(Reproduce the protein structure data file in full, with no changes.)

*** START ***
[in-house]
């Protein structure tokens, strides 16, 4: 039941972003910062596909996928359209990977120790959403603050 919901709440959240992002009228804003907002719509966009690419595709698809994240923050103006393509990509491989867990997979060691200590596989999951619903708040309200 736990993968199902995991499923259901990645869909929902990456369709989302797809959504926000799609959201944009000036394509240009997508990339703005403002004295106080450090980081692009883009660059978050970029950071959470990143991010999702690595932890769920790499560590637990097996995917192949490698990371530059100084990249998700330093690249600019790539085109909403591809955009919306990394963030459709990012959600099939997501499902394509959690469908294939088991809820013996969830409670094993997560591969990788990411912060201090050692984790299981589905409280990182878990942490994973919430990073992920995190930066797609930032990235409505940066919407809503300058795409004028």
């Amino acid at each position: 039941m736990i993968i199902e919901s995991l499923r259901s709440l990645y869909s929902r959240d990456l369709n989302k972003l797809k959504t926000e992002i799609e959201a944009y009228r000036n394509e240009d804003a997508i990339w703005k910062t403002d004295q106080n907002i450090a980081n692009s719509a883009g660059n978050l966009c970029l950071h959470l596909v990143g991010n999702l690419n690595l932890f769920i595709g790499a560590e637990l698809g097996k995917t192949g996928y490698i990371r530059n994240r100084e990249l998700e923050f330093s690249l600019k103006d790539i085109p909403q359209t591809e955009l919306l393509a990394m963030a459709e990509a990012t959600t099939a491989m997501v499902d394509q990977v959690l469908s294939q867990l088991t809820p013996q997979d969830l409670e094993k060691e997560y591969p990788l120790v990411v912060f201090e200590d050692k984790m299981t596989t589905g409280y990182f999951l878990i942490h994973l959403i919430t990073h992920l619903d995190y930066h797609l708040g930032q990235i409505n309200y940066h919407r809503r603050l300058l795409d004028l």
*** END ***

[in-house]
């Protein structure tokens, strides 16, 4: 039941972003910062596909996928359209990977120790959403603050 919901709440959240992002009228804003907002719509966009690419595709698809994240923050103006393509990509491989867990997979060691200590596989999951619903708040309200 736990993968199902995991499923259901990645869909929902990456369709989302797809959504926000799609959201944009000036394509240009997508990339703005403002004295106080450090980081692009883009660059978050970029950071959470990143991010999702690595932890769920790499560590637990097996995917192949490698990371530059100084990249998700330093690249600019790539085109909403591809955009919306990394963030459709990012959600099939997501499902394509959690469908294939088991809820013996969830409670094993997560591969990788990411912060201090050692984790299981589905409280990182878990942490994973919430990073992920995190930066797609930032990235409505940066919407809503300058795409004028």
């Amino acid at each position: 039941m736990i993968i199902e919901s995991l499923r259901s709440l990645y869909s929902r959240d990456l369709n989302k972003l797809k959504t926000e992002i799609e959201a944009y009228r000036n394509e240009d804003a997508i990339w703005k910062t403002d004295q106080n907002i450090a980081n692009s719509a883009g660059n978050l966009c970029l950071h959470l596909v990143g991010n999702l690419n690595l932890f769920i595709g790499a560590e637990l698809g097996k995917t192949g996928y490698i990371r530059n994240r100084e990249l998700e923050f330093s690249l600019k103006d790539i085109p909403q359209t591809e955009l919306l393509a990394m963030a459709e990509a990012t959600t099939a491989m997501v499902d394509q990977v959690l469908s294939q867990l088991t809820p013996q997979d969830l409670e094993k060691e997560y591969p990788l120790v990411v912060f201090e200590d050692k984790m299981t596989t589905g409280y990182f999951l878990i942490h994973l959403i919430t990073h992920l619903d995190y930066h797609l708040g930032q990235i409505n309200y940066h919407r809503r603050l300058l795409d004028l």